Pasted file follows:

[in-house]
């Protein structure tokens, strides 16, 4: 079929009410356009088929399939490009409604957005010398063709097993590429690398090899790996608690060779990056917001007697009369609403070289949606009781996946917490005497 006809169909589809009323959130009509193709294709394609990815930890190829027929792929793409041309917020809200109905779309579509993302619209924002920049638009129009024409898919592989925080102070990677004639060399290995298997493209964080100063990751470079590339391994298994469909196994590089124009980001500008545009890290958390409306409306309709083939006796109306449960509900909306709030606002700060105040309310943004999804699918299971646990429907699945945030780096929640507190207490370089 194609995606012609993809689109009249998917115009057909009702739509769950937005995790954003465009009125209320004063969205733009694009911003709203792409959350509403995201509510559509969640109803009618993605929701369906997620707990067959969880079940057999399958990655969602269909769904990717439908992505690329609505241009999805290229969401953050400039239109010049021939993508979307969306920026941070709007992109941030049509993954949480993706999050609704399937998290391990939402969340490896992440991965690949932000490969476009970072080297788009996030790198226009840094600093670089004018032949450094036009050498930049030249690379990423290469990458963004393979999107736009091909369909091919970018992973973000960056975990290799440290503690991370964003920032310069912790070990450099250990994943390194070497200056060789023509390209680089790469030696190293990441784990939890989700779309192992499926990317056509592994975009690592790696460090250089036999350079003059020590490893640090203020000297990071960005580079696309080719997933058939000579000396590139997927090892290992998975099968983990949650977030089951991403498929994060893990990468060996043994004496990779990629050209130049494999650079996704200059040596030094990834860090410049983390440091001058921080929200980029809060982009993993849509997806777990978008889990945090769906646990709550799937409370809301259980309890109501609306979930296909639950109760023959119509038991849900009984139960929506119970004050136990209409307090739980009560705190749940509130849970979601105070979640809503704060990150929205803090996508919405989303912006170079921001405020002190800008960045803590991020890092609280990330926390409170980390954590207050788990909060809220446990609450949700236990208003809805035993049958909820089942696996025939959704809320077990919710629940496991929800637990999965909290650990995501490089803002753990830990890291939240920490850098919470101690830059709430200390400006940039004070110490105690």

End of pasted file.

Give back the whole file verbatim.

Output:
[in-house]
């Protein structure tokens, strides 16, 4: 079929009410356009088929399939490009409604957005010398063709097993590429690398090899790996608690060779990056917001007697009369609403070289949606009781996946917490005497 006809169909589809009323959130009509193709294709394609990815930890190829027929792929793409041309917020809200109905779309579509993302619209924002920049638009129009024409898919592989925080102070990677004639060399290995298997493209964080100063990751470079590339391994298994469909196994590089124009980001500008545009890290958390409306409306309709083939006796109306449960509900909306709030606002700060105040309310943004999804699918299971646990429907699945945030780096929640507190207490370089 194609995606012609993809689109009249998917115009057909009702739509769950937005995790954003465009009125209320004063969205733009694009911003709203792409959350509403995201509510559509969640109803009618993605929701369906997620707990067959969880079940057999399958990655969602269909769904990717439908992505690329609505241009999805290229969401953050400039239109010049021939993508979307969306920026941070709007992109941030049509993954949480993706999050609704399937998290391990939402969340490896992440991965690949932000490969476009970072080297788009996030790198226009840094600093670089004018032949450094036009050498930049030249690379990423290469990458963004393979999107736009091909369909091919970018992973973000960056975990290799440290503690991370964003920032310069912790070990450099250990994943390194070497200056060789023509390209680089790469030696190293990441784990939890989700779309192992499926990317056509592994975009690592790696460090250089036999350079003059020590490893640090203020000297990071960005580079696309080719997933058939000579000396590139997927090892290992998975099968983990949650977030089951991403498929994060893990990468060996043994004496990779990629050209130049494999650079996704200059040596030094990834860090410049983390440091001058921080929200980029809060982009993993849509997806777990978008889990945090769906646990709550799937409370809301259980309890109501609306979930296909639950109760023959119509038991849900009984139960929506119970004050136990209409307090739980009560705190749940509130849970979601105070979640809503704060990150929205803090996508919405989303912006170079921001405020002190800008960045803590991020890092609280990330926390409170980390954590207050788990909060809220446990609450949700236990208003809805035993049958909820089942696996025939959704809320077990919710629940496991929800637990999965909290650990995501490089803002753990830990890291939240920490850098919470101690830059709430200390400006940039004070110490105690």